New York Fashion Week is here—and while little compares to
catching all the front-row action, watching from the comfort of your couch with your hair in a top bun comes pretty close. Thanks to the magic of livestreams, you can see the hottest shows instantly—but that doesn’t mean you need to skimp on style. We’ve put together the perfect looks for your streaming parties—so grab your girls, get comfy and prepare for Spring/Summer ’16!
We’re in a LTR with everything sporty, and it’s getting serious. Think skinny joggers, bold logos, striped cuffs and waistbands. No hand-eye coordination required.
There’s no better way to get cozy than to curl up in a chunky knit sweater. Go for heathered shades and statement Nordic prints. Just add friends & ice cream.
Channel that cool, understated look that launched a thousand 90’s-inspired Instagrams. Soft tees & tanks meet loose, model-off-duty shapes and mesh details. Watch the runways for the next new simply sexy trend.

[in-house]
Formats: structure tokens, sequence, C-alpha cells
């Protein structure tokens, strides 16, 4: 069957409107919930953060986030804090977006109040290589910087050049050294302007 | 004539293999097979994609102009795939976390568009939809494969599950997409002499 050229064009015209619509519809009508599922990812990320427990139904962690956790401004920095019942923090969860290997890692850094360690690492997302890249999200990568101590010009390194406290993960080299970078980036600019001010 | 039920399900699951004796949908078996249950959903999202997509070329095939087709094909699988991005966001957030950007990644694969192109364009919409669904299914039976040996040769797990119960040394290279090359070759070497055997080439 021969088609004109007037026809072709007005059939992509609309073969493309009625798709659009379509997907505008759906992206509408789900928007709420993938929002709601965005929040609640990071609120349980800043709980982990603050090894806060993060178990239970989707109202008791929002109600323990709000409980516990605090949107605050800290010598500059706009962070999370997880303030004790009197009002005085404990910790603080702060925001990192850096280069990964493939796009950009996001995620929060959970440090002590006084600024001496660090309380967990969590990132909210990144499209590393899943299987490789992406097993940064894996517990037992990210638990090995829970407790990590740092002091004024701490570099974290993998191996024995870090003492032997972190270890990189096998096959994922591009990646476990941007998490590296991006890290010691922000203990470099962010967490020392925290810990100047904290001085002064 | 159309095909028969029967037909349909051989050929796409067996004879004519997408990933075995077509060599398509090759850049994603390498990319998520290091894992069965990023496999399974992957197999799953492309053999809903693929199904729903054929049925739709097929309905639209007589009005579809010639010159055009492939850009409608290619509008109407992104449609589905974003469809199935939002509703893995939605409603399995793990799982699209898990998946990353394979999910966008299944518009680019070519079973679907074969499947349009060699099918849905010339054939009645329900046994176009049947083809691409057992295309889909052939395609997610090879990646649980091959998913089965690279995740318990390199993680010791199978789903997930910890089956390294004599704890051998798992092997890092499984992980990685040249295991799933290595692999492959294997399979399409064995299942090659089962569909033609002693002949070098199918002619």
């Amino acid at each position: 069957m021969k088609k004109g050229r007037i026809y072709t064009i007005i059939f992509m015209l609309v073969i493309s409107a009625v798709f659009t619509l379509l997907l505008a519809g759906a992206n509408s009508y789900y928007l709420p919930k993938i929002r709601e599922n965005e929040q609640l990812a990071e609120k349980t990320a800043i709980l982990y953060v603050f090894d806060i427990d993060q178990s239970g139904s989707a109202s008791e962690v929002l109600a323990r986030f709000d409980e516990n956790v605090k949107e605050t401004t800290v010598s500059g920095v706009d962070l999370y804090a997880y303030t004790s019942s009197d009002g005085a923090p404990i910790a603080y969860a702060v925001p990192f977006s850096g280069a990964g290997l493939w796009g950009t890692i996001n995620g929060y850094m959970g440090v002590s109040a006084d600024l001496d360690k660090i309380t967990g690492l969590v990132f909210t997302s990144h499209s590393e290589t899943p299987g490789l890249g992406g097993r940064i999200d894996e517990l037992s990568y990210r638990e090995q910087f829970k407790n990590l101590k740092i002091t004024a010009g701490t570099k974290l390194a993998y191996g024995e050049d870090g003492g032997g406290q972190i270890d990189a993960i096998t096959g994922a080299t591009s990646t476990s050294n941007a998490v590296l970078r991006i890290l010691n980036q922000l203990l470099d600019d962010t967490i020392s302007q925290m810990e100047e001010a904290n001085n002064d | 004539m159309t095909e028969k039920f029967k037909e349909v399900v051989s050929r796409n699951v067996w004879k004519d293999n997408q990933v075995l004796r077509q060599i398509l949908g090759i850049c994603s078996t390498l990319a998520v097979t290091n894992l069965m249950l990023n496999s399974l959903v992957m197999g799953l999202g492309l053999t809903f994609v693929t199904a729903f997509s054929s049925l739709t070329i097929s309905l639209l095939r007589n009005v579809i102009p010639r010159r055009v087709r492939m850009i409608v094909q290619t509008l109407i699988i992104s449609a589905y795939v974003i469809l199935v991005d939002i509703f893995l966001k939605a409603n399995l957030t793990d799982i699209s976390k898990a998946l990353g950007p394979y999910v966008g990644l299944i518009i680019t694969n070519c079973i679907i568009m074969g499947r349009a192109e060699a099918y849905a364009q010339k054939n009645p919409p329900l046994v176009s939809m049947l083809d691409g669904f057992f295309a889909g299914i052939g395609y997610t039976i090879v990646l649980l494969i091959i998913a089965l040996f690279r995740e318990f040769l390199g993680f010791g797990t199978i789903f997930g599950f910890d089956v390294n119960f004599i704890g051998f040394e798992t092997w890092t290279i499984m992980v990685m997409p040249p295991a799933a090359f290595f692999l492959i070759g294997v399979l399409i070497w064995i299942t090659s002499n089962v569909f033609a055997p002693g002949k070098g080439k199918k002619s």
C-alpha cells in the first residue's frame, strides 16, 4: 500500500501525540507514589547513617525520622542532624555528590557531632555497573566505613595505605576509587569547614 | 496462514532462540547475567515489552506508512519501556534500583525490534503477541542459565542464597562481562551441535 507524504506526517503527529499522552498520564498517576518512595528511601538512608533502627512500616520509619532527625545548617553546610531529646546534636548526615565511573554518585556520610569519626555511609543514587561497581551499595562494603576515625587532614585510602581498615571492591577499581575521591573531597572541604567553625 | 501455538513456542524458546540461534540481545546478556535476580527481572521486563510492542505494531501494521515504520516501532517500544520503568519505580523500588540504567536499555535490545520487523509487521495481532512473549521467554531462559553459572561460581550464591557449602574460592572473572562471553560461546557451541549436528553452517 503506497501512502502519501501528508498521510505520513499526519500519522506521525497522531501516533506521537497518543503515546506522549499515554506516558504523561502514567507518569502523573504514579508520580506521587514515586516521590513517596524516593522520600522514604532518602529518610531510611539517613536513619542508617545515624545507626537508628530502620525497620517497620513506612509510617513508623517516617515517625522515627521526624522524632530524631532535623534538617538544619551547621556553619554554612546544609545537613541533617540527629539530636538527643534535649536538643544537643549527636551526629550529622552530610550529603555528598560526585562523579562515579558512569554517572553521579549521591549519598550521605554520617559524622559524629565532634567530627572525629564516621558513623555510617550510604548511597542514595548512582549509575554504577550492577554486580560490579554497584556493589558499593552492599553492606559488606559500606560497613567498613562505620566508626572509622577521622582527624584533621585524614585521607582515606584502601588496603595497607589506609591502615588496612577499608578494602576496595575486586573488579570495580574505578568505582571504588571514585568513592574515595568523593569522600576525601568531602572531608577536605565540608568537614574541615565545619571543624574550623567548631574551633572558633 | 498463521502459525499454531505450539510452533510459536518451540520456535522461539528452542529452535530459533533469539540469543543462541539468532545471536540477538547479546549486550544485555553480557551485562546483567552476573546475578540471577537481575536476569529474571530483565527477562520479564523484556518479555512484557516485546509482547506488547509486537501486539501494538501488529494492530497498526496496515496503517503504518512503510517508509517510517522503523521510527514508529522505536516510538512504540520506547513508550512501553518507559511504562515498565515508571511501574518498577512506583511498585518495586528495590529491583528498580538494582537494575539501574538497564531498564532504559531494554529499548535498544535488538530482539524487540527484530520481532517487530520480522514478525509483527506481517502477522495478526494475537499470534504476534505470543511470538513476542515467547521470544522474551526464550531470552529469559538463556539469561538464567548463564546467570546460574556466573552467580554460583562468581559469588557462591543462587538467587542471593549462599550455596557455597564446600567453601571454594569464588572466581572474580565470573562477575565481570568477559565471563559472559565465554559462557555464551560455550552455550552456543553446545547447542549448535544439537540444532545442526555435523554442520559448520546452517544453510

2014 has kicked off with some of the most gorgeous and unique menswear collections. While it is inspiring to see what is hot on the catwalk, sometimes it’s also a bit overwhelming. We are here to help you out on how to bring looks from the runway into your everyday wear.
This Autumn/Winter collection was all about the prints, shades, and leather detailing. To recreate a more toned-down version of this look, try going for a gray suit with a subtle plaid print. To tie it all together, throw on a pair of leather oxfords.
Lou Dalton’s collection was built on a foundation of neutrals sprinkled with pops of patterns. Start with a solid pullover sweater layered on top of a camouflage dress shirt (or any bold-patterned shirt). Cuff the bottoms of your jeans or pants to show off your lace-up boots.
Think classy meets sporty, and you’ve got this Autumn/Winter’s standout trend. It’s time to grab your bomber jackets, baseball caps, and trending sneakers. To throw in a classy twist, pair them with chinos or pants and a fitted sweater underneath.
As a child, Elsa Peretti visited Santa Maria della Concezione, a church in Rome. Mesmerized by the ossuary in its Capuchin Crypt, she returned home with a bone in her pocket, much to her mother’s dismay. But Peretti found it lovely, not macabre. It was the inspiration that would later be translated into the Bone cuff—beautiful, bold and sculptural.